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Airball: My Life in Briefs
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8 of 8 people found the following review helpful
on January 19, 2008
"Airball: My Life in Briefs," is about Kirby Nickel, a 7th grader who lives with his grandmother and has never seen his mom or dad. Kirby is the Captain of his 7th grade basketball team, and the book tells the story about Kirby and his team as they go through their season with the hope of visiting their hero Brent McGrew. Kirby wants to meet Brent because he thinks that Brent is his dad.
The book starts out at basketball practice and the coach announces that if they have a good season that he will take them to see Brent McGrew when he gets his jersey retired at the University of Kansas. Brent is a famous NBA basketball player who played in Kirby's town when he was younger. Everyone is excited about possibly seeing Brent McGrew, but they are not sure if they will be able to because the team has not been good since Brent McGrew played there. Kirby's coach also was not sure that they would be able to win, so he came up with a plan to have them practice in their underwear.
That week the coach orders uniforms, but he doesn't give it to the team. Instead he makes them practice in their underwear until they get better at basketball and they become a team. They start to play better so for their first game, the coach gives them really nice uniforms. Kirby and his team like the uniforms, but they don't play very well. At halftime, Kirby said that they don't deserve to wear the uniforms so they take their uniforms off and play in their underwear for the second half. In the second half, they come back and win the game so they decide to wear underwear as their uniform for the rest of the season and they win all of their games without their uniforms.
During the season, Kirby finds some clues that Brent McGrew may be his Dad. In Kirby's attic, he found a Brent McGrew jersey, a medal, and a picture of his mom and Brent dancing. He also realized that he and Brent had the same birth mark. So, at the end of the season, when they meet Brent McGrew, Kirby gives him an envelope with all of the clues showing that Brent might be his dad. Brent said that he wasn't the guy in the picture, but the coach took a look at the pictures and said that they were pictures of him. He then realized that he was Kirby's dad. They were happy after that and the book ended with Kirby and his team scrimmaging again Brent McGrew.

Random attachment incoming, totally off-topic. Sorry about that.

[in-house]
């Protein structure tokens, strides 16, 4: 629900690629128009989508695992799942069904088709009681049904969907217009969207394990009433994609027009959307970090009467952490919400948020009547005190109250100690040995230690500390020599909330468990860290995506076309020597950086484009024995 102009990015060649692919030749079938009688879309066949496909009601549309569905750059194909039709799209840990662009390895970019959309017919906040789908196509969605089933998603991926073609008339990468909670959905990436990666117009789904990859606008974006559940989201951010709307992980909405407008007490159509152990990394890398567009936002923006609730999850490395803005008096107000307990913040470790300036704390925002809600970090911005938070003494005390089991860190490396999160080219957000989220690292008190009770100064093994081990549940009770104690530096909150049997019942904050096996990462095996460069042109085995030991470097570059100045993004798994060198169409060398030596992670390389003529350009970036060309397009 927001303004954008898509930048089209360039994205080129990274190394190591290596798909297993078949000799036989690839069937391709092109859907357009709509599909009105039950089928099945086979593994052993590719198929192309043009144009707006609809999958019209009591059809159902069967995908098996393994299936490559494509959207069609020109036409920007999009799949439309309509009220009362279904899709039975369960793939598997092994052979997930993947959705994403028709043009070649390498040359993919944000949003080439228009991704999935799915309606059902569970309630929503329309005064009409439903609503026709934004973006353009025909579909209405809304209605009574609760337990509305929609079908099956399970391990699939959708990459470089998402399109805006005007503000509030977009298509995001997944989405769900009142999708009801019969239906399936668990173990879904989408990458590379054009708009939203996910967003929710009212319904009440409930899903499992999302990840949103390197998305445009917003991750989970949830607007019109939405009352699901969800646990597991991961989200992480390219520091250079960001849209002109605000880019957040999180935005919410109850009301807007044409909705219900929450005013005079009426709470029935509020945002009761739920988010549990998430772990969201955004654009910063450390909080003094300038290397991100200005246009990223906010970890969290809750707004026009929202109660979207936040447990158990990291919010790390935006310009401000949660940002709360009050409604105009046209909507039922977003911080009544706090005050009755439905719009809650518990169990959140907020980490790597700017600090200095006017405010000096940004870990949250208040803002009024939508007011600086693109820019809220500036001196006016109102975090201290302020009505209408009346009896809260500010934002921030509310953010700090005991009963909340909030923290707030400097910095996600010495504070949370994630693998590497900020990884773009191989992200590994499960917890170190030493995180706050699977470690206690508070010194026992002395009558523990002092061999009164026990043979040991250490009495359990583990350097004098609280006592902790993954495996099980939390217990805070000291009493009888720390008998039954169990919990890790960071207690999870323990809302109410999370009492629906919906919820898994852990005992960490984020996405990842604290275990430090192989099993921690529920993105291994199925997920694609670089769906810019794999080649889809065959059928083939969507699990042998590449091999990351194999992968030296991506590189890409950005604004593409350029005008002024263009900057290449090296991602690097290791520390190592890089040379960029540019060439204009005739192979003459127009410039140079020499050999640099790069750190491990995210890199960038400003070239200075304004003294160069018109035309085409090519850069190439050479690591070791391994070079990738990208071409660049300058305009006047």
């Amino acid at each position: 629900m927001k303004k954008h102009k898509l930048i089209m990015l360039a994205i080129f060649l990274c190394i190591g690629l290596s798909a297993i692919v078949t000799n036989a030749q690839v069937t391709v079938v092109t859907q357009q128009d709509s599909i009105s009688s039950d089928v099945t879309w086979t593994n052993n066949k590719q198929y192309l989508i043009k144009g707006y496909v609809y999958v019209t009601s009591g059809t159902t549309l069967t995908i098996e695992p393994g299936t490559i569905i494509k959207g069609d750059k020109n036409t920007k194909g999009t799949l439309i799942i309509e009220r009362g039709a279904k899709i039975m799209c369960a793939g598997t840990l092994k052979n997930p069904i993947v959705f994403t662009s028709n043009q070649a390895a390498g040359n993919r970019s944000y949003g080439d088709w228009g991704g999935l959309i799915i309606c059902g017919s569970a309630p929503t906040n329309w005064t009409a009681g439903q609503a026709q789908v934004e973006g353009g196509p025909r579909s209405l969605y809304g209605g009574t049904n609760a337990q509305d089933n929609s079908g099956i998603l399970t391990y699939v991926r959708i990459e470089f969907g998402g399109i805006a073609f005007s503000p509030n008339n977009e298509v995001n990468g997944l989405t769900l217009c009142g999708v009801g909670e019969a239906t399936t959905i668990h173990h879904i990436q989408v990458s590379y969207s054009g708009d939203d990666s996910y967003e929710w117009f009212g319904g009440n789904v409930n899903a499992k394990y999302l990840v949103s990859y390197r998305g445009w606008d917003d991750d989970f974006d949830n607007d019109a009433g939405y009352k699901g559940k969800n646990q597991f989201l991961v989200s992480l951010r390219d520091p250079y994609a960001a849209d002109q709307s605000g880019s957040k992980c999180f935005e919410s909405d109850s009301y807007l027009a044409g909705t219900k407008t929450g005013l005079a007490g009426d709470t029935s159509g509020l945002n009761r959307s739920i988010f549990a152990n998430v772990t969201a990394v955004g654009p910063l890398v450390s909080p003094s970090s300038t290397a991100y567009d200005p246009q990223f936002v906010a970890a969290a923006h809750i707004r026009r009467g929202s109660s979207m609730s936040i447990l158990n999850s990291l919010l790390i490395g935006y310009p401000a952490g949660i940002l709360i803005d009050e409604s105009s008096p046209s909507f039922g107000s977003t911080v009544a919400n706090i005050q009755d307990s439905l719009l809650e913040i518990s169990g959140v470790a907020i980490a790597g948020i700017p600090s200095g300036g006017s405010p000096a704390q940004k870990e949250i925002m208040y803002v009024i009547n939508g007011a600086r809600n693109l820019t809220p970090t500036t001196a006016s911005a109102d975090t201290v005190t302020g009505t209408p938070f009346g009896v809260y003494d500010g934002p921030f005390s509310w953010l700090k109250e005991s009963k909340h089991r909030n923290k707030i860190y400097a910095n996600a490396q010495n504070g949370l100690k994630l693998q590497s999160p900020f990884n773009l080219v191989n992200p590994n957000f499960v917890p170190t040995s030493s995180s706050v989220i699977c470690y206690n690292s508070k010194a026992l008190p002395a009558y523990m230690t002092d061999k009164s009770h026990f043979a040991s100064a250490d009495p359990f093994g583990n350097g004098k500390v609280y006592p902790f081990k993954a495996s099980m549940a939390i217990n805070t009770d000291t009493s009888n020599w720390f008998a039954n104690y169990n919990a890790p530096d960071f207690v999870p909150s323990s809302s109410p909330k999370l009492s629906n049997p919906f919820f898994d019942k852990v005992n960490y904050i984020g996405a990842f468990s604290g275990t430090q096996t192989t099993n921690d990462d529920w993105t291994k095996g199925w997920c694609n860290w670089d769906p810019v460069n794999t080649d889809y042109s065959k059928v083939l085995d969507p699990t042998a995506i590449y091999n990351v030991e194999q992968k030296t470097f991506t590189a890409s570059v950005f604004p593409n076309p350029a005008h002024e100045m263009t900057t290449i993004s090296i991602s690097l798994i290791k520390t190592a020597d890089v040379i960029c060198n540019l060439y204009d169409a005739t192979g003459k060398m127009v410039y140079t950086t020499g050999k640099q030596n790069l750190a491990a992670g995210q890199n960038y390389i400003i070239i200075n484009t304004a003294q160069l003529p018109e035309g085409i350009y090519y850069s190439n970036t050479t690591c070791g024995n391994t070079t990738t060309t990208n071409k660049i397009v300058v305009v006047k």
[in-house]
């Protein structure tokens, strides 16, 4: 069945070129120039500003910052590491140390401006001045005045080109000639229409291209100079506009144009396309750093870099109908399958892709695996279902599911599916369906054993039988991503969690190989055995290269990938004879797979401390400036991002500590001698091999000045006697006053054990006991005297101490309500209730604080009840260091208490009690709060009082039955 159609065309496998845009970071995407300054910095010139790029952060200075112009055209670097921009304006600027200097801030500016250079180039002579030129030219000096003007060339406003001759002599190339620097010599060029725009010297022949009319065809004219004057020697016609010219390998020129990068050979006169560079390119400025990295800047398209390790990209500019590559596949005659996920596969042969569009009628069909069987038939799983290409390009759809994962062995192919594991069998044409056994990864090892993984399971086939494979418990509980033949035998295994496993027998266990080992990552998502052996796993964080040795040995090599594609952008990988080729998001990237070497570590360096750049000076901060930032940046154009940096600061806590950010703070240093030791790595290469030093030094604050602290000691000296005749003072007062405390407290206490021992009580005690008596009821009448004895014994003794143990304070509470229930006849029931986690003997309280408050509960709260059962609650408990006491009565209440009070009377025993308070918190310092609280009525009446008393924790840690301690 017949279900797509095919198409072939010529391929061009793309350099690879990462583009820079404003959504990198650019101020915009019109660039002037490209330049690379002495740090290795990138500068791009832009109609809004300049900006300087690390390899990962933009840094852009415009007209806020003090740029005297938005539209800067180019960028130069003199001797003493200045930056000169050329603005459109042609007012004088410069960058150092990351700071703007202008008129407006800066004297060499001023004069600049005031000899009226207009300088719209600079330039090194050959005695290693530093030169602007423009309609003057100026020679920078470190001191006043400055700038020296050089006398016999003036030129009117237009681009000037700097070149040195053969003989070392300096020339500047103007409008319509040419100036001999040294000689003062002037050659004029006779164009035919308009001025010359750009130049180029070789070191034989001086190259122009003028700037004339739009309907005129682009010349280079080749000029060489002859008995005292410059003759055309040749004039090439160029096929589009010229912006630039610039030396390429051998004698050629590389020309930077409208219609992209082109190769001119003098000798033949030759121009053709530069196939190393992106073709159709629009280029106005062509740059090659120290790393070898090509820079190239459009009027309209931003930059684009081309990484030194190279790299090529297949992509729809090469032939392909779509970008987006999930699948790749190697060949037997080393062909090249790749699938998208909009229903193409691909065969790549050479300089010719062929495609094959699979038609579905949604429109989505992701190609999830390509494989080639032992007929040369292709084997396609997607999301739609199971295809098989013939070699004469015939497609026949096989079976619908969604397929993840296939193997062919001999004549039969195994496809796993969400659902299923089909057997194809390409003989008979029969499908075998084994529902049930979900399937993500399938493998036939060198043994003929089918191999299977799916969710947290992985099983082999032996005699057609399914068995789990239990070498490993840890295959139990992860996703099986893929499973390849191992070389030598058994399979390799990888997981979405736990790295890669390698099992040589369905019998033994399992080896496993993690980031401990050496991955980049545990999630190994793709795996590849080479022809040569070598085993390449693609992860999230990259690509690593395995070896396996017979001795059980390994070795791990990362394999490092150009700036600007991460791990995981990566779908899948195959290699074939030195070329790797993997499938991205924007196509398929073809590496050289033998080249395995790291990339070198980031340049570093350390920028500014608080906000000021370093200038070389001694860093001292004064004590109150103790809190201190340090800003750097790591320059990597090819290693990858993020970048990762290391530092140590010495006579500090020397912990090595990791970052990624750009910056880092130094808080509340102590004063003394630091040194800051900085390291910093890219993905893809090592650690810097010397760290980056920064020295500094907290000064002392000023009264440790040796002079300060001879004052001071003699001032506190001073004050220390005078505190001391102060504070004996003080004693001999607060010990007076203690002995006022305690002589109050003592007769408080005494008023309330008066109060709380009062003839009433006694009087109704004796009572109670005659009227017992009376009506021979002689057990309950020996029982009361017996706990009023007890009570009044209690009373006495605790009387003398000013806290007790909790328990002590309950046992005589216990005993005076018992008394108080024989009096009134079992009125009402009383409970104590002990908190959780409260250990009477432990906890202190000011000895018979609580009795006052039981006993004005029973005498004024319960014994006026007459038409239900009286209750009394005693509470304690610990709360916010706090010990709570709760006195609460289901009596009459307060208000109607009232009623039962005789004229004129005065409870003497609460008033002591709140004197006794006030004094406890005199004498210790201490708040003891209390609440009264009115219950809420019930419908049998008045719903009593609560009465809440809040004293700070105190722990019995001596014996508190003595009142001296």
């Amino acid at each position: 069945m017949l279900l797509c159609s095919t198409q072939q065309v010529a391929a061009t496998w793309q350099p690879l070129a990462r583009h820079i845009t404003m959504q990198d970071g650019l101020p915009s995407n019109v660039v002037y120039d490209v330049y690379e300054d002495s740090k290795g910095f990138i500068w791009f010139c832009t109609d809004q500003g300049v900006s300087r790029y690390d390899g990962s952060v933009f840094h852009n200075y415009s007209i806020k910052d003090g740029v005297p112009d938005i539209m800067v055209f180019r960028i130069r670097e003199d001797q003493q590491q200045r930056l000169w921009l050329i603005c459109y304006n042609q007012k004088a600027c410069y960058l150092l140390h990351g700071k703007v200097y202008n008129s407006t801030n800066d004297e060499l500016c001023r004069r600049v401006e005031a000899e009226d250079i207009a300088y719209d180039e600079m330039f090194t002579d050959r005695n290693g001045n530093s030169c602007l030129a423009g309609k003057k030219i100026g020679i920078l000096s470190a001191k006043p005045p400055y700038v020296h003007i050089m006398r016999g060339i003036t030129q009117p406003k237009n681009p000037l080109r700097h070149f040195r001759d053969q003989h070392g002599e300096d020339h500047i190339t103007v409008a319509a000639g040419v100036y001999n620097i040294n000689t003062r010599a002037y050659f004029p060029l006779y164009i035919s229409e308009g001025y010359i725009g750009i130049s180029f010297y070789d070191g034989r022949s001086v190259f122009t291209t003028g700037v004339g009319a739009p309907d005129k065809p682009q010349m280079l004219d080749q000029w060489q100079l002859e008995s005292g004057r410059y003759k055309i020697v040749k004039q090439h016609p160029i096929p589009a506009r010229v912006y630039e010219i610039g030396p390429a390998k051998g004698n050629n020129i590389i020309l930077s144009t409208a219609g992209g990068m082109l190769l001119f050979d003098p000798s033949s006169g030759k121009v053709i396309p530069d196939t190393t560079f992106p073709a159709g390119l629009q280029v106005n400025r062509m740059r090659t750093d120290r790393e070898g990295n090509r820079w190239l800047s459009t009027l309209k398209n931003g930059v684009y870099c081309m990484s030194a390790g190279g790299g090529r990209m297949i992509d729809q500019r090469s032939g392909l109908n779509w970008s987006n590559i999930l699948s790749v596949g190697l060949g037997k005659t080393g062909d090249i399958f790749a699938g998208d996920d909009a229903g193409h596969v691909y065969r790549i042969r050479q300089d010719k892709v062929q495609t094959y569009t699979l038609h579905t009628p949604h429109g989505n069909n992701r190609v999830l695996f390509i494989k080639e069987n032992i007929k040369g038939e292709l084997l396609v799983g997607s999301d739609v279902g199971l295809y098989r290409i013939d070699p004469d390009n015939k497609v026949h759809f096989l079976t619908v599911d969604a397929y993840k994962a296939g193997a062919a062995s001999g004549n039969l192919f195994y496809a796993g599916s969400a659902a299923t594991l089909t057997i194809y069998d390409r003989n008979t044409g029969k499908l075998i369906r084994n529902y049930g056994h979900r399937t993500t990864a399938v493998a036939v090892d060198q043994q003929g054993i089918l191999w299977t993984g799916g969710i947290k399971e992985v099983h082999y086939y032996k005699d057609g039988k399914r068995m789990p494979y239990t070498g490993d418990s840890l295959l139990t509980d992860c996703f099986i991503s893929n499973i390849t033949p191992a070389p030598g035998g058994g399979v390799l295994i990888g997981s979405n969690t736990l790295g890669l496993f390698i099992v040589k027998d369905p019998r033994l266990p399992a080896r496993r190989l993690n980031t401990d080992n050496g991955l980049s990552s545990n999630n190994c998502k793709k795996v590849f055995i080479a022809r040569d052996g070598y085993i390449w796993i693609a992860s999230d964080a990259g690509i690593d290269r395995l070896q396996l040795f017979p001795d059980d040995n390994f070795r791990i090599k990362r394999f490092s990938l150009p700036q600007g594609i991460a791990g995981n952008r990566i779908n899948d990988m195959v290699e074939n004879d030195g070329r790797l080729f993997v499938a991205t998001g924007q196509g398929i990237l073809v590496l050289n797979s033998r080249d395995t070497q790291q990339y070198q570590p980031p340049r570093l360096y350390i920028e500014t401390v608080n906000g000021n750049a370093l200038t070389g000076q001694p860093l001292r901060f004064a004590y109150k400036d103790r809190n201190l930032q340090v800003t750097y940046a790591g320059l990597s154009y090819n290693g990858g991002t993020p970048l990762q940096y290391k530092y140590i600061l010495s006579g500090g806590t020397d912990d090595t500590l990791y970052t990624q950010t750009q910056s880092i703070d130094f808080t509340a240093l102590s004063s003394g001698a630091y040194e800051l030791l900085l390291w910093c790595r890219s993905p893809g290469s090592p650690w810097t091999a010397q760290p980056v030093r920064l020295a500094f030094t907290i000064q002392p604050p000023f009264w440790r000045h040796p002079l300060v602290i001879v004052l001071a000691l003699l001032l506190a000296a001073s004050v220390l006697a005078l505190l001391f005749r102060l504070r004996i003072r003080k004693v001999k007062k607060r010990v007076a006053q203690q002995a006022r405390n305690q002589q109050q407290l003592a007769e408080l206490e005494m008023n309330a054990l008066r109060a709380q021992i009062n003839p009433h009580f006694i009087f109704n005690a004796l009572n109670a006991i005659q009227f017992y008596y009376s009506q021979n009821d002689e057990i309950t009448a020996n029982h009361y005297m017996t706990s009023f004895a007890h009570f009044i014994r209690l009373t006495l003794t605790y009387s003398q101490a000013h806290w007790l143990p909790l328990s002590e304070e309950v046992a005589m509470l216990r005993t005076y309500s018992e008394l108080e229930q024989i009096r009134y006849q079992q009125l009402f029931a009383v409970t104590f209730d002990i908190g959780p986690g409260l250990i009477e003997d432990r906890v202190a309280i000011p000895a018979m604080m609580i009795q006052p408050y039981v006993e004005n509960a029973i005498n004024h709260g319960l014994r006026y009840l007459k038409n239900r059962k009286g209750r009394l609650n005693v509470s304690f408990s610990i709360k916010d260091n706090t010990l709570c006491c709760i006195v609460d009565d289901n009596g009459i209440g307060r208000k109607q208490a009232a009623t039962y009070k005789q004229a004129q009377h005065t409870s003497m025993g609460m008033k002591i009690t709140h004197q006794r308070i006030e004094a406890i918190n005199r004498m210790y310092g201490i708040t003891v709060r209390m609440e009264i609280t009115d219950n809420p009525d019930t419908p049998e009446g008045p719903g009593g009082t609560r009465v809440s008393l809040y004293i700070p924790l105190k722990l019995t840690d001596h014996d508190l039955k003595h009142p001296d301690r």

I recommend this book to other kids my age because I like basketball and it was funny.
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3 of 3 people found the following review helpful
on October 12, 2005
This book is delightful. I chuckled, grinned, laughed out loud, and empathized with each character in turn. Kirby Nickel is a seventh grader who lives in Stuckey Kansas, population 334, a basketball crazy town. Kirby is clumsy and nerdy, shunned by jocks, terrified of his P.E. coach, an orphan raised by his grandmother. He's the self-described worst basketball player ever. Stuckey is the hometown of Kansas

University hero and NBA icon Brett McGrew. Stuckey has not had a winning season since McGrew was in school and Coach Mike Armstrong is determined this year will end that losing streak. Most boys in Stuckey dream of basketball scholarships, playing for Kansas University, then heading off to the NBA like their hero, McGrew. Kirby dreams of riding the bench with cool confidence, of injuries to keep him off the team, and of locating a father who disappeared before he was born. He believes Brett McGrew is his father. But will McGrew

reject him? Kirby knows too well that sometimes the thing you want the most in the world doesn't want you back.

K.U. is retiring McGrew's jersey and invites the 7th grade team from Stuckey to participate. Kirby's team members are seriously bad players. To boost their confidence and enhance